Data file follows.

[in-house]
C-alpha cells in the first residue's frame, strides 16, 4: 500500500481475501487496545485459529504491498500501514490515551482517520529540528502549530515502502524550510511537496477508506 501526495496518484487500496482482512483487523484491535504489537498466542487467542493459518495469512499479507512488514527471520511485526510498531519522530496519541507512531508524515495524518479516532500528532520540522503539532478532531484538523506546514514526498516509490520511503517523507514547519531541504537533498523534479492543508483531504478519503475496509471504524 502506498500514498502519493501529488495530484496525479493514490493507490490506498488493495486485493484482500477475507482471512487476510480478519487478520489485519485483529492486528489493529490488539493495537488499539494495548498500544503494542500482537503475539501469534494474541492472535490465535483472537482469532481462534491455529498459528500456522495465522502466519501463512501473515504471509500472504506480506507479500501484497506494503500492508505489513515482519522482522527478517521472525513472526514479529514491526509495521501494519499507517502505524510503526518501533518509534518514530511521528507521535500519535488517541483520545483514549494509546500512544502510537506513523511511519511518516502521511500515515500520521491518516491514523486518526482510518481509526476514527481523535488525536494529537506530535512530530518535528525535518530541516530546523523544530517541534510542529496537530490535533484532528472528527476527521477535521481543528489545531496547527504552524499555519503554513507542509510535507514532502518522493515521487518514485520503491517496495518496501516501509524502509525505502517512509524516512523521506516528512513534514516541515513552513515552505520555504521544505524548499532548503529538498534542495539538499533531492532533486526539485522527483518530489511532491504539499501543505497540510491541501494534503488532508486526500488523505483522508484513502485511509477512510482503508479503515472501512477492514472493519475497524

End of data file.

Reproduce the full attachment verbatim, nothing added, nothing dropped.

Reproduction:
[in-house]
C-alpha cells in the first residue's frame, strides 16, 4: 500500500481475501487496545485459529504491498500501514490515551482517520529540528502549530515502502524550510511537496477508506 501526495496518484487500496482482512483487523484491535504489537498466542487467542493459518495469512499479507512488514527471520511485526510498531519522530496519541507512531508524515495524518479516532500528532520540522503539532478532531484538523506546514514526498516509490520511503517523507514547519531541504537533498523534479492543508483531504478519503475496509471504524 502506498500514498502519493501529488495530484496525479493514490493507490490506498488493495486485493484482500477475507482471512487476510480478519487478520489485519485483529492486528489493529490488539493495537488499539494495548498500544503494542500482537503475539501469534494474541492472535490465535483472537482469532481462534491455529498459528500456522495465522502466519501463512501473515504471509500472504506480506507479500501484497506494503500492508505489513515482519522482522527478517521472525513472526514479529514491526509495521501494519499507517502505524510503526518501533518509534518514530511521528507521535500519535488517541483520545483514549494509546500512544502510537506513523511511519511518516502521511500515515500520521491518516491514523486518526482510518481509526476514527481523535488525536494529537506530535512530530518535528525535518530541516530546523523544530517541534510542529496537530490535533484532528472528527476527521477535521481543528489545531496547527504552524499555519503554513507542509510535507514532502518522493515521487518514485520503491517496495518496501516501509524502509525505502517512509524516512523521506516528512513534514516541515513552513515552505520555504521544505524548499532548503529538498534542495539538499533531492532533486526539485522527483518530489511532491504539499501543505497540510491541501494534503488532508486526500488523505483522508484513502485511509477512510482503508479503515472501512477492514472493519475497524